In contrast, Fisher believes that there is room for a supportive policy environment and a justifiable return on investment on natural gas generators due to recent technological advancements. To Fisher, a supportive policy environment entails the removal of obstacles to investment, incentivises investment in critical infrastructure, intervenes only in cases of anti-competitive behaviour, and increases transparency in the energy market.
More broadly, Fisher recommends that government policy be “motivated by a desire to increase competition, not the concept that governments know best”. This position appears to oppose the federal government’s arguably heavy-handed approach of threatening to intervene in the market itself if the private sector does not “step-up” to invest in the gas market. Ultimately, however, there is substantial alignment between the Morrison Government’s intentions to stimulate infrastructure investment in the natural gas market and Fisher’s recommendations to make “the domestic supply of gas… an immediate national priority in the post-pandemic recovery period”.
In terms of technological advancements, Fisher indicates that hydraulic fracking, which allows for the safe and profitable extraction from tight rock formations, and the development of LNG supertankers have significantly reduced the cost of natural gas. LNG supertankers are triple the size of tankers 20 years ago, leading to substantially lower transportation costs.
Beyond price reductions, Fisher notes that broader benefits of stabilising a renewables-oriented energy grid and reducing gas prices will flow into the manufacturing sector, particularly for energy intensive products like aluminium. Grattan, however, describes the benefits to manufacturing as “overstated” given that gas uses in manufacturing is highly concentrated in three sub-sectors: polyethylene, ammonia and related chemicals, and alumina. Grattan notes these sub-sectors:
…contribute only about 0.1 per cent of gross domestic product, and employ only a little more than 10,000 people. And much of this gas-intensive industry is in Western Australia, which enjoys low gas prices already. (Flame Out, p. 3)
In summary, Grattan and Fisher disagree strongly on the future economic benefits and costs associated with a larger gas industry, and the potential for gas prices to respond favourably and in a cost-effective manner to policy measures and additional investment.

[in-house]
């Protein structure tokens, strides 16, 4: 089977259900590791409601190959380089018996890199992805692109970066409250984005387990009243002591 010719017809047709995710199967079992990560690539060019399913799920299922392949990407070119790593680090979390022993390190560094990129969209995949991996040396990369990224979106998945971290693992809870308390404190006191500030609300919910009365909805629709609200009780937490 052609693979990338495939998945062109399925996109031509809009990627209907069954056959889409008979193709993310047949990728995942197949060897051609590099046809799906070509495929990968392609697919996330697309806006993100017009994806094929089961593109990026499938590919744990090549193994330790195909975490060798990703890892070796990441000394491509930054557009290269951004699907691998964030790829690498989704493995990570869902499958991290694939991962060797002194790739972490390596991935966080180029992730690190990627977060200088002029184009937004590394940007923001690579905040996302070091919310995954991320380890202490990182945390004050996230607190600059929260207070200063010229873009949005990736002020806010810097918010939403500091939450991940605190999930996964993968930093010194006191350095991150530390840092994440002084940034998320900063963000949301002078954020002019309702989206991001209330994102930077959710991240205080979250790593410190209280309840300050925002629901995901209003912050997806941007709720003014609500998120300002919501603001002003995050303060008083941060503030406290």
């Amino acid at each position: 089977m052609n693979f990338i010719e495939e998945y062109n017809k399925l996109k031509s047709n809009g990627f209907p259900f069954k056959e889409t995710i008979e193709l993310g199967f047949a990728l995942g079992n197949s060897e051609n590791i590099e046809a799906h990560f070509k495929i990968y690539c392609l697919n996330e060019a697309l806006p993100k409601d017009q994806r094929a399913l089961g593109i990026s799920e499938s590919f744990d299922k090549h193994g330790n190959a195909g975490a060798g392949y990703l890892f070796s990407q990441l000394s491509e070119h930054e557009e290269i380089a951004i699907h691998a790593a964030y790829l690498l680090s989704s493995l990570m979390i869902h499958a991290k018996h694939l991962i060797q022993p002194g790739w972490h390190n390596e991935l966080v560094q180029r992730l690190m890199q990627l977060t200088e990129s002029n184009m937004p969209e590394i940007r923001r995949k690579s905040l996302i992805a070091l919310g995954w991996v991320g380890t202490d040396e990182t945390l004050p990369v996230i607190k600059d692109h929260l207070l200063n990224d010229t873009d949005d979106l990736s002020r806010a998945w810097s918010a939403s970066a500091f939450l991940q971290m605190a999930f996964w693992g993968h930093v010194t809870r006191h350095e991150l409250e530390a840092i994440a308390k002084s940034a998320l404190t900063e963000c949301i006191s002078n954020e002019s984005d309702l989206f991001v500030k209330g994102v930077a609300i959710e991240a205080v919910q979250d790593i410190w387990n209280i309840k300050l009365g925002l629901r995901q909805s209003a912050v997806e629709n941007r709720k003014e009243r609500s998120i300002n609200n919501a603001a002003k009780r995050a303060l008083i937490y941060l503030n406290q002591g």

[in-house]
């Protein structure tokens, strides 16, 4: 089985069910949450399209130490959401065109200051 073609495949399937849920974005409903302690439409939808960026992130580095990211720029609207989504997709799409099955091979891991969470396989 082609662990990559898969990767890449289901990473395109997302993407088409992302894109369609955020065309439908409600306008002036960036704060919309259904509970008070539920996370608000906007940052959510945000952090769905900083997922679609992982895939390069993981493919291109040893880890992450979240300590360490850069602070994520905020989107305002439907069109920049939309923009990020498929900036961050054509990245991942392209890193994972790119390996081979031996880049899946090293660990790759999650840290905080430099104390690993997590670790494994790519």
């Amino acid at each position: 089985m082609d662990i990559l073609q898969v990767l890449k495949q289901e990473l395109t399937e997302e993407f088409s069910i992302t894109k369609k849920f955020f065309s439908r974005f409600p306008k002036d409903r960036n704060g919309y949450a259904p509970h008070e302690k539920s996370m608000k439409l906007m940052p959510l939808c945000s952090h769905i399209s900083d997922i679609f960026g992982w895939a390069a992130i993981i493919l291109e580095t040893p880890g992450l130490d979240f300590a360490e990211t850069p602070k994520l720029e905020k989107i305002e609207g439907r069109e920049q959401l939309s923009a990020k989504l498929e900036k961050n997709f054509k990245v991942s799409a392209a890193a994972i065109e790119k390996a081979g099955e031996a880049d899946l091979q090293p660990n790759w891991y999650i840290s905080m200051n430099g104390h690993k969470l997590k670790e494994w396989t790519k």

Fisher observes several environmental advantages that natural gas holds over coal, including its significantly reduced carbon dioxide, sulphur dioxide, nitrous oxide, and mercury emissions. Considering these benefits, Fisher maintains that Australia:
…cannot squander the opportunity to reduce carbon dioxide emissions immediately in the hope there will be a better solution in the future. (Powering out of pandemic, p. ii)
Grattan also recognises the relative environmental benefits of gas when compared to coal, but contends that large-scale gas production may complicate, not facilitate, Australia’s attempt to achieve the net-zero emissions reduction by 2050 target outlined in the 2015 Paris Agreement.
Grattan points out that natural gas contributed 19% of Australia’s greenhouse gas emissions in 2019, which is less than petroleum products and coal, but still substantial (Figure 1). If Australia is to reach its greenhouse gas reduction target, then the relative advantages of natural gas over coal should “not distract from the fact that Australia, and the rest of the world, must consume less gas over time to reduce the effects of climate change”. Carbon Capture and Storage, Grattan mentions, could make sense if seeking to offset a very limited amount of emissions.
Figure 1: Share of energy consumed, and greenhouse gas emissions emitted, by fuel type, 2019
Instead of natural gas, Grattan recommends that other energy sources should be explored further. Given the expected buoyancy of natural gas prices and environmental considerations, Grattan also urges the NSW, Queensland, South Australia, and ACT governments to “impose a moratorium on new [household] gas connections as a prudent, no-regrets option”.
Ultimately, natural gas possesses noteworthy qualities as an energy source in terms of its efficiency, cost, and relative environmental advantages. That said, the future role of natural gas in Australia’s energy grid as it transitions to greater renewable generation is currently unclear and is subject to intense debate.
 Fisher, B. (2020) Powering out of pandemic: Unleashing the potential of gas, p. ii.
 Ibid. p. i.
 Ibid., p. viii.
 Wood, T. and Dundas, G. (2020) Flame out: The future of natural gas, p. 9.
 Ibid. p. 3.
This article was prepared by Ben Scott, Research Officer and Gene Tunny, Director at Adept Economics. Please get in touch with Ben (firstname.lastname@example.org) with any questions.